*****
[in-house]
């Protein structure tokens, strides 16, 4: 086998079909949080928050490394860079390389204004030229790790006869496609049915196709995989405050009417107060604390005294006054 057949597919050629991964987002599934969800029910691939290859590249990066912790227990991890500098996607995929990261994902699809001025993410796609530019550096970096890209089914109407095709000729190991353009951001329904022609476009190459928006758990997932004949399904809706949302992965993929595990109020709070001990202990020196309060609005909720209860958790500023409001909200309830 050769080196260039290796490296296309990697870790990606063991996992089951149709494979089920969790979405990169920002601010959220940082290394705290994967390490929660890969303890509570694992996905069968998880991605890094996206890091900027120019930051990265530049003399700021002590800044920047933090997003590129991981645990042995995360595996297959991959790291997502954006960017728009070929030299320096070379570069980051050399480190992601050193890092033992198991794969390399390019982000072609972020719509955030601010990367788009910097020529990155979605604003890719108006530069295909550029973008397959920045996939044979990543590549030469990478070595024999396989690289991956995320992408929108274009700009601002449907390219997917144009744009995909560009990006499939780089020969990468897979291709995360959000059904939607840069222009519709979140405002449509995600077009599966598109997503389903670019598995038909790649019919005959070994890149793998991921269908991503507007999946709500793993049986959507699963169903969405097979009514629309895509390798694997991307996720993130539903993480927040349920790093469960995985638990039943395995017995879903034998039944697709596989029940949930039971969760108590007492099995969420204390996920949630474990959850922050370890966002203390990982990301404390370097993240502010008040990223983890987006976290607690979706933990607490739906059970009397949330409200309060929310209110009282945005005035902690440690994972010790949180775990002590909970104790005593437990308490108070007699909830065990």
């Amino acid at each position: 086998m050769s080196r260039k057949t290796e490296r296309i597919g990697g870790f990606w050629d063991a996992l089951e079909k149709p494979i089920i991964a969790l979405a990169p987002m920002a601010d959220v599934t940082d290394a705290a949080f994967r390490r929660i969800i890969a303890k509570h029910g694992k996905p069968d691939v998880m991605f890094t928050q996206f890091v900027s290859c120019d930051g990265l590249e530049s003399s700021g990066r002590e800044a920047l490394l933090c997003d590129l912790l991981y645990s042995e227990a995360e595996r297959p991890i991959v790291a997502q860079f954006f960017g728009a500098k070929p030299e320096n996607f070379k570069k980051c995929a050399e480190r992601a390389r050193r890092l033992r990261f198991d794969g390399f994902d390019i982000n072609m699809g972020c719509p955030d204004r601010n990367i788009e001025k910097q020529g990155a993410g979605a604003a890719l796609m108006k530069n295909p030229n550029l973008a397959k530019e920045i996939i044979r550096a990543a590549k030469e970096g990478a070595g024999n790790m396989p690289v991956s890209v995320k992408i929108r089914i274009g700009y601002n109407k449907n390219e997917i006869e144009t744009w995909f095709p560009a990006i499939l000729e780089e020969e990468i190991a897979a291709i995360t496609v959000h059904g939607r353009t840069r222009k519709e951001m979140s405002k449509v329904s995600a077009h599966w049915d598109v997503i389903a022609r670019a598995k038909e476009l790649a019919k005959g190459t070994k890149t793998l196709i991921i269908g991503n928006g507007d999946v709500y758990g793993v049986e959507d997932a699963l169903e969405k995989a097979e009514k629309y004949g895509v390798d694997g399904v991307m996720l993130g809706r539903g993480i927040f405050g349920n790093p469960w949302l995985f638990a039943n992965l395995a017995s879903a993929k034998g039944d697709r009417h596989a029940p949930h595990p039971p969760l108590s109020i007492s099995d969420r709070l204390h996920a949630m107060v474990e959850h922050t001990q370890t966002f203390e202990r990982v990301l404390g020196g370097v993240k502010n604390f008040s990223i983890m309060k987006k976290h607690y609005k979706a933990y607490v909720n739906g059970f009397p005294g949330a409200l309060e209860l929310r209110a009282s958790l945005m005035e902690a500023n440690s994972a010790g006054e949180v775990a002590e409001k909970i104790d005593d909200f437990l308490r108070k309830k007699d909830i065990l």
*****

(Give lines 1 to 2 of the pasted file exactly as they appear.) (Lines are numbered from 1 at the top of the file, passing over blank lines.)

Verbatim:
[in-house]
């Protein structure tokens, strides 16, 4: 086998079909949080928050490394860079390389204004030229790790006869496609049915196709995989405050009417107060604390005294006054 057949597919050629991964987002599934969800029910691939290859590249990066912790227990991890500098996607995929990261994902699809001025993410796609530019550096970096890209089914109407095709000729190991353009951001329904022609476009190459928006758990997932004949399904809706949302992965993929595990109020709070001990202990020196309060609005909720209860958790500023409001909200309830 050769080196260039290796490296296309990697870790990606063991996992089951149709494979089920969790979405990169920002601010959220940082290394705290994967390490929660890969303890509570694992996905069968998880991605890094996206890091900027120019930051990265530049003399700021002590800044920047933090997003590129991981645990042995995360595996297959991959790291997502954006960017728009070929030299320096070379570069980051050399480190992601050193890092033992198991794969390399390019982000072609972020719509955030601010990367788009910097020529990155979605604003890719108006530069295909550029973008397959920045996939044979990543590549030469990478070595024999396989690289991956995320992408929108274009700009601002449907390219997917144009744009995909560009990006499939780089020969990468897979291709995360959000059904939607840069222009519709979140405002449509995600077009599966598109997503389903670019598995038909790649019919005959070994890149793998991921269908991503507007999946709500793993049986959507699963169903969405097979009514629309895509390798694997991307996720993130539903993480927040349920790093469960995985638990039943395995017995879903034998039944697709596989029940949930039971969760108590007492099995969420204390996920949630474990959850922050370890966002203390990982990301404390370097993240502010008040990223983890987006976290607690979706933990607490739906059970009397949330409200309060929310209110009282945005005035902690440690994972010790949180775990002590909970104790005593437990308490108070007699909830065990």